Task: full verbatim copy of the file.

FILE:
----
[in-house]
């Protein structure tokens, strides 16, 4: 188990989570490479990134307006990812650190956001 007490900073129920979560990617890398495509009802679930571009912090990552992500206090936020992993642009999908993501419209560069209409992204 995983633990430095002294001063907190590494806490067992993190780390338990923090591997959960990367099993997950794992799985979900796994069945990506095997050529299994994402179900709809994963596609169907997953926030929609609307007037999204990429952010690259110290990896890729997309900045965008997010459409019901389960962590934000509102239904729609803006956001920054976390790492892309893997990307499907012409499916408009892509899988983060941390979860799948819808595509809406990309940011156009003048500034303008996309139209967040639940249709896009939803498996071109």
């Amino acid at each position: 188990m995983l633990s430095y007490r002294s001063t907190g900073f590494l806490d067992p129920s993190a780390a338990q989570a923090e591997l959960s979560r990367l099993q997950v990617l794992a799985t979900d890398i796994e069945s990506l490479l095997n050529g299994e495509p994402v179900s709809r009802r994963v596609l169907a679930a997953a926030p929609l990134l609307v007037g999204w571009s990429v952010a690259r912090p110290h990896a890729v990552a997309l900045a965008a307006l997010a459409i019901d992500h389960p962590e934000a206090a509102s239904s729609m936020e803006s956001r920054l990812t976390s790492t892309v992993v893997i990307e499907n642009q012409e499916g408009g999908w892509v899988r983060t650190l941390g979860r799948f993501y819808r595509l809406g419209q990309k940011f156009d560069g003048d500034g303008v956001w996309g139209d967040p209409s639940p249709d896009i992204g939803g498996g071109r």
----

[in-house]
């Protein structure tokens, strides 16, 4: 188990989570490479990134307006990812650190956001 007490900073129920979560990617890398495509009802679930571009912090990552992500206090936020992993642009999908993501419209560069209409992204 995983633990430095002294001063907190590494806490067992993190780390338990923090591997959960990367099993997950794992799985979900796994069945990506095997050529299994994402179900709809994963596609169907997953926030929609609307007037999204990429952010690259110290990896890729997309900045965008997010459409019901389960962590934000509102239904729609803006956001920054976390790492892309893997990307499907012409499916408009892509899988983060941390979860799948819808595509809406990309940011156009003048500034303008996309139209967040639940249709896009939803498996071109």
């Amino acid at each position: 188990m995983l633990s430095y007490r002294s001063t907190g900073f590494l806490d067992p129920s993190a780390a338990q989570a923090e591997l959960s979560r990367l099993q997950v990617l794992a799985t979900d890398i796994e069945s990506l490479l095997n050529g299994e495509p994402v179900s709809r009802r994963v596609l169907a679930a997953a926030p929609l990134l609307v007037g999204w571009s990429v952010a690259r912090p110290h990896a890729v990552a997309l900045a965008a307006l997010a459409i019901d992500h389960p962590e934000a206090a509102s239904s729609m936020e803006s956001r920054l990812t976390s790492t892309v992993v893997i990307e499907n642009q012409e499916g408009g999908w892509v899988r983060t650190l941390g979860r799948f993501y819808r595509l809406g419209q990309k940011f156009d560069g003048d500034g303008v956001w996309g139209d967040p209409s639940p249709d896009i992204g939803g498996g071109r």